Colofón no relacionado. A veces pongo aquí estas cosas para... guardarlas. El día cuatro de abril de 2017 dibujé (y publicaron) la viñeta de la derecha. A la izquierda se puede ver la dada a imprenta por Andrés Rábago (El Roto) en el diario El País el día veintiséis de enero de 2022. Casi cinco años después. ¿Qué significa esto? Pues nada en absoluto. Que es un chiste tontorrón, en el mejor de los casos. Lo tengo muy estudiado: cuánto más abstracto y críptico y general sea el tema (las tramas, la guerra, las mujeres, LA POBREZA...), más molan. Ahora, si te metes con algo o alguien en concreto... la cosa cambia. Me gusta más la mía.

Los enlaces a ambos dibujos:

08 Jan 22:45

Judge Orders FDA To Hasten Release of Pfizer Vaccine Docs

by BeauHD
A federal judge in Texas on Thursday ordered the Food and Drug Administration to make public the data it relied on to license Pfizer's COVID-19 vaccine, imposing a dramatically accelerated schedule that should result in the release of all information within about eight months. Reuters reports: That's roughly 75 years and four months faster than the FDA said it could take to complete a Freedom of Information Act request by a group of doctors and scientists seeking an estimated 450,000 pages of material about the vaccine. The court "concludes that this FOIA request is of paramount public importance," wrote U.S. District Judge Mark Pittman in Fort Worth, who was appointed to the bench by former President Donald Trump in 2019. The FDA didn't dispute it had an obligation to make the information public but argued that its short-staffed FOIA office only had the bandwidth to review and release 500 pages a month. While Pittman recognized "the 'unduly burdensome' challenges that this FOIA request may present to the FDA," in his four-page order, he resoundingly rejected the agency's suggested schedule. Rather than producing 500 pages a month -- the FDA's proposed timeline -- he ordered the agency to turn over 55,000 a month. That means all the Pfizer vaccine data should be public by the end of the summer rather than, say, the year 2097. "Even if the FDA may not see it this way, I think Pittman did the agency -- and the country -- a big favor by expediting the document production," writes Reuters' Jenna Greene. "Making the information public as soon as possible may help assuage the concerns of vaccine skeptics and convince them the product is safe." "Still, the FDA is likely to be hard-pressed to process 55,000 pages a month," Greene adds. "The office that reviews FOIA requests has just 10 employees, according to a declaration filed with the court by Suzann Burk, who heads the FDA's Division of Disclosure and Oversight Management. Burk said it takes eight minutes a page for a worker 'to perform a careful line-by-line, word-by-word review of all responsive records before producing them in response to a FOIA request.' [...] But as lawyers for the plaintiffs Public Health and Medical Professionals for Transparency pointed out in court papers (PDF), the FDA as of 2020 had 18,062 employees. Surely some can be dispatched to pitch in at the FOIA office."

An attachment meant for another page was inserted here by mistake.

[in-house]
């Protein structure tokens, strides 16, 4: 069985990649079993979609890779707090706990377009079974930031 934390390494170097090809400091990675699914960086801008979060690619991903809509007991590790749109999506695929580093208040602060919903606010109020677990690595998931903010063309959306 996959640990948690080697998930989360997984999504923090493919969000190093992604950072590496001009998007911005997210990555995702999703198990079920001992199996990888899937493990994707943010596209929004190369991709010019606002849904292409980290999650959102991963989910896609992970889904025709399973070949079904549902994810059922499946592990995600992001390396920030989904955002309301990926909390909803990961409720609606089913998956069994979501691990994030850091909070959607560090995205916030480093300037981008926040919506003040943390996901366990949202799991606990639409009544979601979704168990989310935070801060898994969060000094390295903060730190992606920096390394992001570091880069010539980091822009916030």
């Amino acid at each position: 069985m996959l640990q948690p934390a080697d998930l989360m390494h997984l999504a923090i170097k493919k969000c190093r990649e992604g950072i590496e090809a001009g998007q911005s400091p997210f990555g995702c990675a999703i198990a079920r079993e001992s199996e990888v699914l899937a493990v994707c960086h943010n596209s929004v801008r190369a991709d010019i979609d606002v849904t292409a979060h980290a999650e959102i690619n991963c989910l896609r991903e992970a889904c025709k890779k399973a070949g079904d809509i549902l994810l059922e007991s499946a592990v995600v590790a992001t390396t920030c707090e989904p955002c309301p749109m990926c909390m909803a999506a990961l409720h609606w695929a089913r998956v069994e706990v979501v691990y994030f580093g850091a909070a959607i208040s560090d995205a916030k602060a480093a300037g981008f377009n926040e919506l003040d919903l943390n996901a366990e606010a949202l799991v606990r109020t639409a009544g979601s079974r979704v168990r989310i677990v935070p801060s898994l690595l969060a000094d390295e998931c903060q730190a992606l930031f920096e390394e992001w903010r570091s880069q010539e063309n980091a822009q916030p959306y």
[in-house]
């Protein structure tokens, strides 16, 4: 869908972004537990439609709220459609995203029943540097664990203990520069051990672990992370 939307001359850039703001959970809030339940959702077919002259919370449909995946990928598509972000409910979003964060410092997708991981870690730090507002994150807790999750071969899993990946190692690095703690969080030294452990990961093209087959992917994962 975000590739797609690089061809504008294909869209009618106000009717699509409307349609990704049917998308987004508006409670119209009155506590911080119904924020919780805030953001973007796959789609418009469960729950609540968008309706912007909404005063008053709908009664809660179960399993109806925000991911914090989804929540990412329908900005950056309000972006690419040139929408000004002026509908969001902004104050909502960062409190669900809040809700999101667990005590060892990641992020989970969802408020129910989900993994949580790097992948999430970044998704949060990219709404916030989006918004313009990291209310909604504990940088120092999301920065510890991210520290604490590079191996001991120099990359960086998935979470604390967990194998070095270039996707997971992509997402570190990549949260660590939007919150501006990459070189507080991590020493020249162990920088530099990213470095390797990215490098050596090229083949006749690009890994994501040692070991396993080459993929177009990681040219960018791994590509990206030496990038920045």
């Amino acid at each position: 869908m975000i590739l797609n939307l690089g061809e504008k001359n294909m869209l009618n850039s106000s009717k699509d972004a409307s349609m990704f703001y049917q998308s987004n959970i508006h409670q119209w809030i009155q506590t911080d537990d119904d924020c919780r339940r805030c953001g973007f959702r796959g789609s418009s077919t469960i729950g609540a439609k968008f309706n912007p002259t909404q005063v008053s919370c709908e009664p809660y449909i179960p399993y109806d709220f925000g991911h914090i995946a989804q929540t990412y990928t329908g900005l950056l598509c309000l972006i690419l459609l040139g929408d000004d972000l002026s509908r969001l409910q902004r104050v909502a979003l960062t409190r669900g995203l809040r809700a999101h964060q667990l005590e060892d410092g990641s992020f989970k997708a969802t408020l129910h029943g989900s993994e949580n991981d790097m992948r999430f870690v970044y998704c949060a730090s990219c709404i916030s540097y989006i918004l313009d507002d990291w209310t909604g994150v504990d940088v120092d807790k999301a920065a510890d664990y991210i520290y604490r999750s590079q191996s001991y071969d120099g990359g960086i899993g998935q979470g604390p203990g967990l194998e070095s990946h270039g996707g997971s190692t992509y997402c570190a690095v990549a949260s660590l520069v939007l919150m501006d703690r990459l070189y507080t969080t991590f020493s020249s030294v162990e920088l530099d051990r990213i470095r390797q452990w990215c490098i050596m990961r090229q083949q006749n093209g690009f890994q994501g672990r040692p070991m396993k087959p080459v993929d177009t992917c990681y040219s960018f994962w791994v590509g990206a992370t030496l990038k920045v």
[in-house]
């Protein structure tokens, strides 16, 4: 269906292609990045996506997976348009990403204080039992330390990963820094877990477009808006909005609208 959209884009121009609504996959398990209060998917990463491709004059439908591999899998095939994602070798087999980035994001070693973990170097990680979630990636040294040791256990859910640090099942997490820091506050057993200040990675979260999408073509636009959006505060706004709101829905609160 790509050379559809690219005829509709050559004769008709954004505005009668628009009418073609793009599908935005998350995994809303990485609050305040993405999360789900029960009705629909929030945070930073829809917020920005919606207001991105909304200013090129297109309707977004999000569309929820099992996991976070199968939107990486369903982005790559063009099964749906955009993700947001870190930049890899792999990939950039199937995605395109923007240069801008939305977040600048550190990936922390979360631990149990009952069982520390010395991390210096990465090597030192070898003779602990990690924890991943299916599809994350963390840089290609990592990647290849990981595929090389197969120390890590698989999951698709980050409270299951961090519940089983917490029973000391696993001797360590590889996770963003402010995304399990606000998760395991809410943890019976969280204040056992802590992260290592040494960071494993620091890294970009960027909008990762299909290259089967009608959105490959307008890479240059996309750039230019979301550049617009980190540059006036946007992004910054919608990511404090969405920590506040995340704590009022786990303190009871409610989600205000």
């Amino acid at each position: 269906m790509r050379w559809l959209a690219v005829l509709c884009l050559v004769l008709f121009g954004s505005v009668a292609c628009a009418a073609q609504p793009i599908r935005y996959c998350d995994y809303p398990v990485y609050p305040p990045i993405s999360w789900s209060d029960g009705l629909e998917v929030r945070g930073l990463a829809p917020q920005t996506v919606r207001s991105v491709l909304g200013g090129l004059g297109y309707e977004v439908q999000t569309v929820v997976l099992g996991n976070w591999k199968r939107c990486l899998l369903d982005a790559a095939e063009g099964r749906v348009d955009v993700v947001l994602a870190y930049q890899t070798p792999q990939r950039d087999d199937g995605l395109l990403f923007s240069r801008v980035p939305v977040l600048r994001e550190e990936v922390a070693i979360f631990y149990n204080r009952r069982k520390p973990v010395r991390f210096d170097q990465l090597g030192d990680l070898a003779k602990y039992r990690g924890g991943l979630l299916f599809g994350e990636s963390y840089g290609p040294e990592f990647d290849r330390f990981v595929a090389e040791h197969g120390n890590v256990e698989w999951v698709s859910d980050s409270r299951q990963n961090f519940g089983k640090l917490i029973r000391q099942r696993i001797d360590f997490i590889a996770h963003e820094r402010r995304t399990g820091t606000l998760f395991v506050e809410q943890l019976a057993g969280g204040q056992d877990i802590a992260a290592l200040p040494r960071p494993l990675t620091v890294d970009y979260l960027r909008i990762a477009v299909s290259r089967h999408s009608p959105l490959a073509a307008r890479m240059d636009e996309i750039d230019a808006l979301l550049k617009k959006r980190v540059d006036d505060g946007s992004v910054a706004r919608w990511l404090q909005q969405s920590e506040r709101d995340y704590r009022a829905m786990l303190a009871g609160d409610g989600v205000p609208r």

Read more of this story at Slashdot.

23 Dec 19:23

Watching A Lecture Twice At Double Speed Can Benefit Learning Better Than Watching It Once At Normal Speed

by msmash